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The Student News Site of Brophy College Preparatory

Brophy Roundup

The Student News Site of Brophy College Preparatory

Brophy Roundup

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Staff Editorial: School shootings are an issue that cannot be avoided anymore


Photo by Alex Gross ’24

According to the Washington Post, there have been 366 school shootings since April 20th, 1999, making the 21st century one of the least safe and dangerous for students. And we are only a quarter of the way in. 

School shootings are no longer an ignorable problem, they are here and they are now. USA Today reports that 6000 students were either killed or injured in 2022. That’s a 100% increase from 2014. 

However, schools don’t have an open environment to talk about school shootings. In fact, while for good reason, Brophy has to hide its protocols from the students. 

It appears to the student body that there has been minimal development regarding an active shooter drill. The 55-page student-parent handbook has no description or mention of an “active shooter drill.” There is also no mention of who to call if such events happen.

We stay in our classrooms whenever fire drills ring, waiting for an administrator to give us further instructions. While this is a concrete example of change and an effective safety precaution, we as students are continuously kept out of the loop with events that may be detrimental to our safety. 

However, Brophy does this to keep its students safe. In a study done by the U.S. Government Accountability Office, half of all school shootings are committed by present or former students of the given school.  If Brophy gave out the information to the students or parents, it could backfire and the shooter could use that to their advantage. 

For example, in 2018, a former student of Stoneman Douglas High School pulled the fire alarm knowing students would escape to the parking lot. He then committed what is now known as the Parkland school massacre.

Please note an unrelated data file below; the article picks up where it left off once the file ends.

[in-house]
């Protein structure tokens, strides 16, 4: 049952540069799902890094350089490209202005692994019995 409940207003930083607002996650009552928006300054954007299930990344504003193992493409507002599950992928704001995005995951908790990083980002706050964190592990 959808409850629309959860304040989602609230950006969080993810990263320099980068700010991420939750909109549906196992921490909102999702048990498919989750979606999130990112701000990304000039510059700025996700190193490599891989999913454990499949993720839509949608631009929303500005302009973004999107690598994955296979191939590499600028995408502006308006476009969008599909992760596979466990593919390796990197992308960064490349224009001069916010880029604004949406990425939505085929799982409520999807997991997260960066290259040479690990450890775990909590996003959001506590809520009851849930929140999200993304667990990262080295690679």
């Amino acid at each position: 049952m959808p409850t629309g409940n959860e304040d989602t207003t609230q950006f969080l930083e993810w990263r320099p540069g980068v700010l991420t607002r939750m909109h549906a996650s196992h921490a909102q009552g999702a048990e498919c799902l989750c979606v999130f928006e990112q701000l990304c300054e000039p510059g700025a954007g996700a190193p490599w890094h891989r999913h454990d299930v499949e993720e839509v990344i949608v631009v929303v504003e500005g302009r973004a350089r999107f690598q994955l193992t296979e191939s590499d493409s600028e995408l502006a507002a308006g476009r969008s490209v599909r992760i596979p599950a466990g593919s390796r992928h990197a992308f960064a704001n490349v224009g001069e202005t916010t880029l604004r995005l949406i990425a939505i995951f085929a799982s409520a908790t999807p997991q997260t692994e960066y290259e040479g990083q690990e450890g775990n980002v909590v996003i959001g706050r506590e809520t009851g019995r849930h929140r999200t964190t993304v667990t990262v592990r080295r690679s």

It is our belief that Brophy and other schools around the nation should adopt a way to talk to students about how to be safe if something were to ever happen while also keeping security in mind. This could be done through one of Brophy’s community of concern nights. 

Community of concern nights are mainly used to address the topic of substance abuse, however, it should also incorporate stresses that the average student may be experiencing, such as the thought of a school shooting. Pew Research Center conducted a survey in which 57% of teenagers between the ages of 13 and 17 are worried about the possibility of a school shooting. This percentage is too high to ignore, and it must be addressed. 

Students all around the nation are worried about school shootings, so much so that elevated anxiety levels and fear among students have been linked to the threat. Erika Felix, PhD, says students often are “on high alert, constantly planning their escape route if violence breaks out in public,” (American Psychological Association). 

Brophy should make light of these numbers as early as possible, not when another tragic event takes place. They should promote our on-site psychologist,  Dr. Colleen Feeney

Dr. Feeney is available to any student on campus,  as long as parents sign a consent form for further meetings with her. We believe she is an underused resource in our community, and most students are directed to her after a problem has occurred and not prior to.

It is rare for a school to have their own designated psychologist, as the U.S. Department of Education states that most school psychologists serve an area of 2-3 schools. With so many different schools, those psychologists are unable to foster the needed professional relationships with the students they are serving. Since Dr. Feeney is employed by Brophy only, she can address the community personally as she is possibly more aware of the demographics. 

Although we understand school shootings are an extremely difficult topic to approach, the Brophy community cannot outright ignore it. In the student-parent handbook it says “Open dialogue is critical to this partnership, and the school welcomes conversations.”  Yes, we have open dialogue conversation about substance abuse with community concern nights, and discussions about sexual assault during moral courage day, however, not addressing one of the most daunting topics of modern America is negligent. We call for Brophy, for the sake of its student population, to address the fear of a school shooting occuring on our campus. 

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